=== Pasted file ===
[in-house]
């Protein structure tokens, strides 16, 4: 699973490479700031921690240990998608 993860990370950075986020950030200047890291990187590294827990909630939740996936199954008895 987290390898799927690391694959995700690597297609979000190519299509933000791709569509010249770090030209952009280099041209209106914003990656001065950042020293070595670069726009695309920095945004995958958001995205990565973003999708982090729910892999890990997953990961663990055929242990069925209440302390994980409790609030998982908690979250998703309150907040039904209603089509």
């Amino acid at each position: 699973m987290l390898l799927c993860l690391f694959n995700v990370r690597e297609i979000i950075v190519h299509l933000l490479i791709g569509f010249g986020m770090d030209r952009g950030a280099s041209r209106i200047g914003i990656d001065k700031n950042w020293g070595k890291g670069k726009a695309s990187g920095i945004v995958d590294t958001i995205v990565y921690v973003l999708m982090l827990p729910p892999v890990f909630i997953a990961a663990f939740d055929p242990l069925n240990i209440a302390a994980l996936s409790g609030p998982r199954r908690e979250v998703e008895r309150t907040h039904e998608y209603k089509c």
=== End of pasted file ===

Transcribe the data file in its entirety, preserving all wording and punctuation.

[in-house]
């Protein structure tokens, strides 16, 4: 699973490479700031921690240990998608 993860990370950075986020950030200047890291990187590294827990909630939740996936199954008895 987290390898799927690391694959995700690597297609979000190519299509933000791709569509010249770090030209952009280099041209209106914003990656001065950042020293070595670069726009695309920095945004995958958001995205990565973003999708982090729910892999890990997953990961663990055929242990069925209440302390994980409790609030998982908690979250998703309150907040039904209603089509």
């Amino acid at each position: 699973m987290l390898l799927c993860l690391f694959n995700v990370r690597e297609i979000i950075v190519h299509l933000l490479i791709g569509f010249g986020m770090d030209r952009g950030a280099s041209r209106i200047g914003i990656d001065k700031n950042w020293g070595k890291g670069k726009a695309s990187g920095i945004v995958d590294t958001i995205v990565y921690v973003l999708m982090l827990p729910p892999v890990f909630i997953a990961a663990f939740d055929p242990l069925n240990i209440a302390a994980l996936s409790g609030p998982r199954r908690e979250v998703e008895r309150t907040h039904e998608y209603k089509c």